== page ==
New music round-up (for w/e 17 September 2021)

Our selection of the best new music across a range of genres from the week ending 17 September 2021.

Pianist/composer and 2021 Guggenheim Fellow Helen Sung celebrates the work of influential women composers on her latest album Quartet+, crafting new arrangements of tunes by Geri Allen, Carla Bley, Mary Lou Williams, Marian McPartland, and Toshiko Akiyoshi while carrying the tradition forward with her own stunning new works. Co-produced by violin master Regina Carter, the album pairs Sung’s quartet with the strings of the GRAMMY® Award-winning Harlem Quartet in an inventive meld of jazz and classical influences.


After appearing on a quartet of very different releases, ranging from early baroque arias to orchestral songs by Alban Berg and Mahler’s Resurrection Symphony, British soprano Ruby Hughes has devised a song recital, together with her regular Lieder partner Joseph Middleton. The process began in 2018 when the two gave the world premiere of Helen Grime’s Bright Travellers, a set of five poems charting the interior and exterior worlds of pregnancy and motherhood. Ruby Hughes soon set about planning a program which would converge with Grime’s music and the themes of new life and of love in all its aspects. The recital is book-ended by two song cycles by Gustav Mahler which explore love, grief, loss and reconciliation through quite different lenses. In the opening cycle we experience Mahler as solitary wayfarer and hear of unrequited love. In Kindertotenlieder, the second cycle, the poet Friedrich Rückert pours out his pain as a grieving father in songs about the beauty and innocence of children. Completing the program is Charles Ives – described by Ruby Hughes as Mahler’s ‘musical kindred spirit’ – with a selection of love songs, prayers and lullabies.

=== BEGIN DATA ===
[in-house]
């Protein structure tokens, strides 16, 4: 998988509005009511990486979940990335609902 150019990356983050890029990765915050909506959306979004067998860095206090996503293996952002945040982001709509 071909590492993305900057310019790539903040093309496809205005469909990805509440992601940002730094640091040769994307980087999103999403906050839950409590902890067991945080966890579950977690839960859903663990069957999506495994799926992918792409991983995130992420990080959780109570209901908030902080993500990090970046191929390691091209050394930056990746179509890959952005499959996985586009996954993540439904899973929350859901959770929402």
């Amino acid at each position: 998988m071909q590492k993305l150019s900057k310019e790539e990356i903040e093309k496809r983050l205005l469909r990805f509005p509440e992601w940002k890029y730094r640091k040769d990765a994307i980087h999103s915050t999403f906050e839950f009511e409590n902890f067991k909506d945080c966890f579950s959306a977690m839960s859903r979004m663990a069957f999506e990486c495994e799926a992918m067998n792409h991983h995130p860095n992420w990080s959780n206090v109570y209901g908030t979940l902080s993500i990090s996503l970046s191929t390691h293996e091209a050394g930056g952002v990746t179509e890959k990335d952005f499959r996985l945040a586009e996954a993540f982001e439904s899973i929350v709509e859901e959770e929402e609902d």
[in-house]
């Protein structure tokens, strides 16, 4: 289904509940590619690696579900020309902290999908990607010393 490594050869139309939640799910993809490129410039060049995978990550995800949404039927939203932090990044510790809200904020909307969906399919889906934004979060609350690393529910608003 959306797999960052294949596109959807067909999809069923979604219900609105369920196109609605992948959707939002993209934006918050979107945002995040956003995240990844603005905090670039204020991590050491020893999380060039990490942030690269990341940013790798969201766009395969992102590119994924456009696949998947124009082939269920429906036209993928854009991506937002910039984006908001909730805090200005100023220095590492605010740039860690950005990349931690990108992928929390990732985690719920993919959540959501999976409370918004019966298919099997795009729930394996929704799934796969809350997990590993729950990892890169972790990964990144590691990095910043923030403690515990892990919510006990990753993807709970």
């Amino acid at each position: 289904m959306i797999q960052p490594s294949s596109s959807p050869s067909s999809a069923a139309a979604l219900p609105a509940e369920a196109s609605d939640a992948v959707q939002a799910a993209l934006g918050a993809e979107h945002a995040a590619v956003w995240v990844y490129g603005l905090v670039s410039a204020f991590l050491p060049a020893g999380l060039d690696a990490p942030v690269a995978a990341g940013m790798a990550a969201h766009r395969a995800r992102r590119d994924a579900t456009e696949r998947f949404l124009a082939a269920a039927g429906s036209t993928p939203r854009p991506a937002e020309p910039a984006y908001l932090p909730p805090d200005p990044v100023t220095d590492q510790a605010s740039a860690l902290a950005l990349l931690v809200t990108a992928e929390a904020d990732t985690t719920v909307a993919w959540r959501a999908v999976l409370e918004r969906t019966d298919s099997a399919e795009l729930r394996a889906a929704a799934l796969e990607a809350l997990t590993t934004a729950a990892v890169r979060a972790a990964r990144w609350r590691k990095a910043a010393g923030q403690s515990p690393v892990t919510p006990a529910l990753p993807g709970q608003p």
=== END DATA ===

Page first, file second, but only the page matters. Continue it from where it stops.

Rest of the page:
During a year of separation and isolation, Cold Beat created a record about connection, loss, and hope called War Garden. The term “War Garden” is a reference to the self-sufficiency required by civilians during World War II to plant their own fruits and vegetables. The hopefulness of seeds sprouting and growing despite a conflict-laden backdrop provided Cold Beat with ample imagery and allegorical material.


New York drummer Nate Smith came to prominence as the rhythmic powerhouse behind such varied artists as bassist Dave Holland, singer Jose James and Alabama Shakes frontwoman Brittany Howard. His Kinfolk trilogy, which he kicked off in 2017, “now acts as a way to introduce listeners to who I am by exploring my history and my influences,” he says. Its second installment, Kinfolk 2: See the Birds, is a continuation of him delving into the formative music of his youth, from the Living Colour references of the high-tempo “Rambo: The Vigilante” to the cinematic Sting cover “I Burn for You” and a tender tribute to his late father, “Fly (For Mike)”, featuring Howard.


In the winter of 2020, Rumer and her band come together at London’s Lafayette to perform a full length live stream concert. Here she performs songs from her most recent album Nashville Tears, and selections from her much esteemed catalogue which has now been fully remastered for digital, CD and vinyl release.


In From Dreams to Dust, their eighth and most recent studio album, The Felice Brothers’ exuberance to be together doing what they do so well is palpable. Characteristic of The Felice Brothers, the new tracks are a mixture of somber tunes with ones that are musically upbeat, all the while carrying messages that beg listeners to think deeply about the environment, humanity, legacy, and death. Many of the songs depict the passage of time, nostalgia, transience and getting older. For songwriter Ian Felice, there must also always be a current of hope in the music.


Nostalgic power pop conjurer, Tanaya Harper has released her new EP, Montreal. Covering themes of recklessness, recovery, exhaustion and elation that come with the territory of living with bipolar disorder, Montreal is a direct extension of Tanaya’s 2020 EP Slow Motion Breakup. The sister release continues to emit the same endearing elements Tanaya’s solo music has become known for, harking back to its predecessor’s moody alternative rock tropes and hazy pop melodies with brutally honest diary entry lyrics.


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